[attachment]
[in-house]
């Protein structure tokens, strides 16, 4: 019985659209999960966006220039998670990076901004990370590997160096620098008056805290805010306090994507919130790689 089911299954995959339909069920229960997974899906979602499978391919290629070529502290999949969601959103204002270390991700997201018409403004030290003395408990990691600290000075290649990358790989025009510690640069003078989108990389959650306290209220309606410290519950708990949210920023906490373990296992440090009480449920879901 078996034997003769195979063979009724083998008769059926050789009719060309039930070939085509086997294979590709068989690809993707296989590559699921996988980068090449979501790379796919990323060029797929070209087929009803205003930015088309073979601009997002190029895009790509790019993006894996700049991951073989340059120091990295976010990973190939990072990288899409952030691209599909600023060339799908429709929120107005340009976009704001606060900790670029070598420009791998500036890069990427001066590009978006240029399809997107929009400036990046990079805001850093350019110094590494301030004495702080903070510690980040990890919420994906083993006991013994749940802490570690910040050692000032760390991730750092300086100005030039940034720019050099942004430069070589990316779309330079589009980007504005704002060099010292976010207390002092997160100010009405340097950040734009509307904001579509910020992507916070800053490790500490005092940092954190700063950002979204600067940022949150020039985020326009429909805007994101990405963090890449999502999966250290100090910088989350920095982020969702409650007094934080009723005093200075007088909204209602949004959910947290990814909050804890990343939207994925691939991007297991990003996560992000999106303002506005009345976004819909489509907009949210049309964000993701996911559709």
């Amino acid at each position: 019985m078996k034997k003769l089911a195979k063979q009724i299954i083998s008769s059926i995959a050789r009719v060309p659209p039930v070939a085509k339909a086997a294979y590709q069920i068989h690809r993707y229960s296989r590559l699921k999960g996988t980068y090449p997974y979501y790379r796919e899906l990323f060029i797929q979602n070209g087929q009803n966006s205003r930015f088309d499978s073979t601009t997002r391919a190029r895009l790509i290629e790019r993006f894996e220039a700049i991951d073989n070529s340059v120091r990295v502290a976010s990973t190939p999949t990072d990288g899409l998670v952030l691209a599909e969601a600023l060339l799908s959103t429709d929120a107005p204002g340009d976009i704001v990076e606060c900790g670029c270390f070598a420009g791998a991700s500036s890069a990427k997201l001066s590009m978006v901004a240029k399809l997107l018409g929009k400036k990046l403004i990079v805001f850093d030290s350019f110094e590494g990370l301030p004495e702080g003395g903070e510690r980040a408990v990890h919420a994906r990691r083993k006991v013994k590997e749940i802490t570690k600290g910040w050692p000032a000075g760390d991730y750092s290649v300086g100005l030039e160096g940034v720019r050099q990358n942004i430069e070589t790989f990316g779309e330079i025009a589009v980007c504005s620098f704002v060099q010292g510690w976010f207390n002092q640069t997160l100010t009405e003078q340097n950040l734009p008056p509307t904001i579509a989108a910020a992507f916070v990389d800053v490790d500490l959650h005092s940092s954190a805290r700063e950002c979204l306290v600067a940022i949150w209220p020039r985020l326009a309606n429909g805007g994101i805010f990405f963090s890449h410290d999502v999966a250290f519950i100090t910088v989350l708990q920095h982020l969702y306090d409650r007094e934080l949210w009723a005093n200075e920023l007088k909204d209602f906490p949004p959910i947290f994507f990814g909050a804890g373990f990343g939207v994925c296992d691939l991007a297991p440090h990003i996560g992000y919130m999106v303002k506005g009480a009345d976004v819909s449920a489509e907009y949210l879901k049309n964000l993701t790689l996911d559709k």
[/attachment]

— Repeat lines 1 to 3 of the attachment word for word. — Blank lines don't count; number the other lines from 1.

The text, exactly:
[in-house]
């Protein structure tokens, strides 16, 4: 019985659209999960966006220039998670990076901004990370590997160096620098008056805290805010306090994507919130790689 089911299954995959339909069920229960997974899906979602499978391919290629070529502290999949969601959103204002270390991700997201018409403004030290003395408990990691600290000075290649990358790989025009510690640069003078989108990389959650306290209220309606410290519950708990949210920023906490373990296992440090009480449920879901 078996034997003769195979063979009724083998008769059926050789009719060309039930070939085509086997294979590709068989690809993707296989590559699921996988980068090449979501790379796919990323060029797929070209087929009803205003930015088309073979601009997002190029895009790509790019993006894996700049991951073989340059120091990295976010990973190939990072990288899409952030691209599909600023060339799908429709929120107005340009976009704001606060900790670029070598420009791998500036890069990427001066590009978006240029399809997107929009400036990046990079805001850093350019110094590494301030004495702080903070510690980040990890919420994906083993006991013994749940802490570690910040050692000032760390991730750092300086100005030039940034720019050099942004430069070589990316779309330079589009980007504005704002060099010292976010207390002092997160100010009405340097950040734009509307904001579509910020992507916070800053490790500490005092940092954190700063950002979204600067940022949150020039985020326009429909805007994101990405963090890449999502999966250290100090910088989350920095982020969702409650007094934080009723005093200075007088909204209602949004959910947290990814909050804890990343939207994925691939991007297991990003996560992000999106303002506005009345976004819909489509907009949210049309964000993701996911559709």
């Amino acid at each position: 019985m078996k034997k003769l089911a195979k063979q009724i299954i083998s008769s059926i995959a050789r009719v060309p659209p039930v070939a085509k339909a086997a294979y590709q069920i068989h690809r993707y229960s296989r590559l699921k999960g996988t980068y090449p997974y979501y790379r796919e899906l990323f060029i797929q979602n070209g087929q009803n966006s205003r930015f088309d499978s073979t601009t997002r391919a190029r895009l790509i290629e790019r993006f894996e220039a700049i991951d073989n070529s340059v120091r990295v502290a976010s990973t190939p999949t990072d990288g899409l998670v952030l691209a599909e969601a600023l060339l799908s959103t429709d929120a107005p204002g340009d976009i704001v990076e606060c900790g670029c270390f070598a420009g791998a991700s500036s890069a990427k997201l001066s590009m978006v901004a240029k399809l997107l018409g929009k400036k990046l403004i990079v805001f850093d030290s350019f110094e590494g990370l301030p004495e702080g003395g903070e510690r980040a408990v990890h919420a994906r990691r083993k006991v013994k590997e749940i802490t570690k600290g910040w050692p000032a000075g760390d991730y750092s290649v300086g100005l030039e160096g940034v720019r050099q990358n942004i430069e070589t790989f990316g779309e330079i025009a589009v980007c504005s620098f704002v060099q010292g510690w976010f207390n002092q640069t997160l100010t009405e003078q340097n950040l734009p008056p509307t904001i579509a989108a910020a992507f916070v990389d800053v490790d500490l959650h005092s940092s954190a805290r700063e950002c979204l306290v600067a940022i949150w209220p020039r985020l326009a309606n429909g805007g994101i805010f990405f963090s890449h410290d999502v999966a250290f519950i100090t910088v989350l708990q920095h982020l969702y306090d409650r007094e934080l949210w009723a005093n200075e920023l007088k909204d209602f906490p949004p959910i947290f994507f990814g909050a804890g373990f990343g939207v994925c296992d691939l991007a297991p440090h990003i996560g992000y919130m999106v303002k506005g009480a009345d976004v819909s449920a489509e907009y949210l879901k049309n964000l993701t790689l996911d559709k």